Resilient cities, those that are working to transition towards a low-carbon economy while also preparing to avert the worst of climate change, are gaining interest and attention from policy makers, city councils and others worldwide. In fact, today, leaders from the public and private sector, supported by ICLEI (see below) and the U.S. Green Building Council, are launching a National Leadership Speaker Series on Resiliency and Security in the 21st Century.
“The battle to prevent catastrophic climate change will be won or lost in our cities...” (C40 Cities Initiative)
Cities account for up to 80% of GHG emissions globally and are home to more than 50% of the world’s population (headed to 60%, 5 billion people by 2030). As I mentioned in my previous post, if we refocus our efforts on the right solutions soon enough, we can mitigate the worst of climate change while actually improving our city economies and growing corporate profits. Hunter Lovins and I recently published a book entitled Climate Capitalism to share stories of cities and companies around the world who are profiting from that transition to the low carbon economy. Furthermore, the longer we wait the more we will have to pay for adaptation.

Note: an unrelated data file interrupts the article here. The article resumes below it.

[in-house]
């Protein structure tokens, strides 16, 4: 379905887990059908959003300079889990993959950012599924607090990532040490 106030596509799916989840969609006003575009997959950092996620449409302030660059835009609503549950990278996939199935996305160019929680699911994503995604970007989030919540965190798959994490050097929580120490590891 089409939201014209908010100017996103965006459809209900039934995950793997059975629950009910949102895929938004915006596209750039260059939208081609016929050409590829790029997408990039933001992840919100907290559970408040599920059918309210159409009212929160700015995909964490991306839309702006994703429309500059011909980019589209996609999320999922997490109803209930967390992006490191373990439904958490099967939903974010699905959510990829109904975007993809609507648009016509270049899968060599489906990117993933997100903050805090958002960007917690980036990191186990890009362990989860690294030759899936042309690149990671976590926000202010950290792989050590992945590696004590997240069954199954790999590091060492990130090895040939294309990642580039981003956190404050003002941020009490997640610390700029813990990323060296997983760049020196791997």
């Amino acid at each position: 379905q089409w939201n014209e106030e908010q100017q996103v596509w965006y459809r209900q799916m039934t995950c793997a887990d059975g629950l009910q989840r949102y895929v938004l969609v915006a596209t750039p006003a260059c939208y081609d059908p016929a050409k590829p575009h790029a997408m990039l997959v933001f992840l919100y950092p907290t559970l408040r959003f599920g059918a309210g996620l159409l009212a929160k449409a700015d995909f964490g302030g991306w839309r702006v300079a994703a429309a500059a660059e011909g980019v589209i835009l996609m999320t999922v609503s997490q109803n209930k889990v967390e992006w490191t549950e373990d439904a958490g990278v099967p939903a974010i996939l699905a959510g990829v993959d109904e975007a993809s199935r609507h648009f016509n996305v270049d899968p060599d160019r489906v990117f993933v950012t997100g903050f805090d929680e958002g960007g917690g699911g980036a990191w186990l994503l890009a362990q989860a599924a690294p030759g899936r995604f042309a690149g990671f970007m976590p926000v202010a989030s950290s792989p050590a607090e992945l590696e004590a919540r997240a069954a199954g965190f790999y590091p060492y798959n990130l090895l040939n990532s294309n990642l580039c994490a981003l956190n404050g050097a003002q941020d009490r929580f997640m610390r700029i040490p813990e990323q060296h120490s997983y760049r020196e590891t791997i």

I have spent the past few months gathering data on what cities around the globe are actually doing to mitigate and adapt to climate change and here I present one of the first ever global rankings of resilient cities.
Caveat: I have lived in two of the cities on this list (Vancouver and Copenhagen), and spent significant amounts of time in 6 others on the list.
And the Top 10 Resilient Cities Are....
10.) Tokyo, Japan The most populated city in this ranking, Tokyo also is amongst the most dense and has the most used transit system of any city in the world. Tokyo is of course the only Asian city which made the top 10 this year. Tokyo met a key screen (political commitment) by being members of the C40 and ICLEI while also having a published aclimate action plan (CAP). Tokyo, like all cities, still has plenty to work on including an apparent lack of a climate adaptation plan (or meaningful inclusion within the climate action plan), grow its focus on renewables and increase its green spaces as pat of an adaptation initiative. However, I am keen on their focus on private sector innovation and profitable solutions to mitigate climate change. For example in their CAP, the first initiative is: “Promote Private Enterprises’ Efforts to Achieve CO2 Reductions.”